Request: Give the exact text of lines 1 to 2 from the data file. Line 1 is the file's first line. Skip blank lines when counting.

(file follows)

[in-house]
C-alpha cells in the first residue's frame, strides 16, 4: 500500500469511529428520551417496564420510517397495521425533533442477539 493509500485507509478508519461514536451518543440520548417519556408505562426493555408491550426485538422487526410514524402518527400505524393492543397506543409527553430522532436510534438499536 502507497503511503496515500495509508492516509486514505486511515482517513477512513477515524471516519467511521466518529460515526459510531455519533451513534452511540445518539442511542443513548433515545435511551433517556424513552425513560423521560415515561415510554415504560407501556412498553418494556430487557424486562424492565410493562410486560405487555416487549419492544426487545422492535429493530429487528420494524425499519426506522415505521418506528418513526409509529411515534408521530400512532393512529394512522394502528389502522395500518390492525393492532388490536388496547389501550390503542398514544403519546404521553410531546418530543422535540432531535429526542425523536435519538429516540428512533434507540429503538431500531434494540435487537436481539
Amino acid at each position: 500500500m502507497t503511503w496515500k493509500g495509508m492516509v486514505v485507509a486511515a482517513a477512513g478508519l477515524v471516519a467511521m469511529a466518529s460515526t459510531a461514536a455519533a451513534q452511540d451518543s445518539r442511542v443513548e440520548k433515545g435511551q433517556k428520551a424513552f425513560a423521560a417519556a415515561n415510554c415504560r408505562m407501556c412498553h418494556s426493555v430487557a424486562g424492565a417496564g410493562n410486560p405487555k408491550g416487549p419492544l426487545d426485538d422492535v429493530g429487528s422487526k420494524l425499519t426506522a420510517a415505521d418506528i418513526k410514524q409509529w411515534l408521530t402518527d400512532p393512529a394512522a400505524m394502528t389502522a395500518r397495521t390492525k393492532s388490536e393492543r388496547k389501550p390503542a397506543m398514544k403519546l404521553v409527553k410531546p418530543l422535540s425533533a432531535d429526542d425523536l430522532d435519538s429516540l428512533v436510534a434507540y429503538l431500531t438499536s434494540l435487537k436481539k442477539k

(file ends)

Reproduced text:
[in-house]
C-alpha cells in the first residue's frame, strides 16, 4: 500500500469511529428520551417496564420510517397495521425533533442477539 493509500485507509478508519461514536451518543440520548417519556408505562426493555408491550426485538422487526410514524402518527400505524393492543397506543409527553430522532436510534438499536 502507497503511503496515500495509508492516509486514505486511515482517513477512513477515524471516519467511521466518529460515526459510531455519533451513534452511540445518539442511542443513548433515545435511551433517556424513552425513560423521560415515561415510554415504560407501556412498553418494556430487557424486562424492565410493562410486560405487555416487549419492544426487545422492535429493530429487528420494524425499519426506522415505521418506528418513526409509529411515534408521530400512532393512529394512522394502528389502522395500518390492525393492532388490536388496547389501550390503542398514544403519546404521553410531546418530543422535540432531535429526542425523536435519538429516540428512533434507540429503538431500531434494540435487537436481539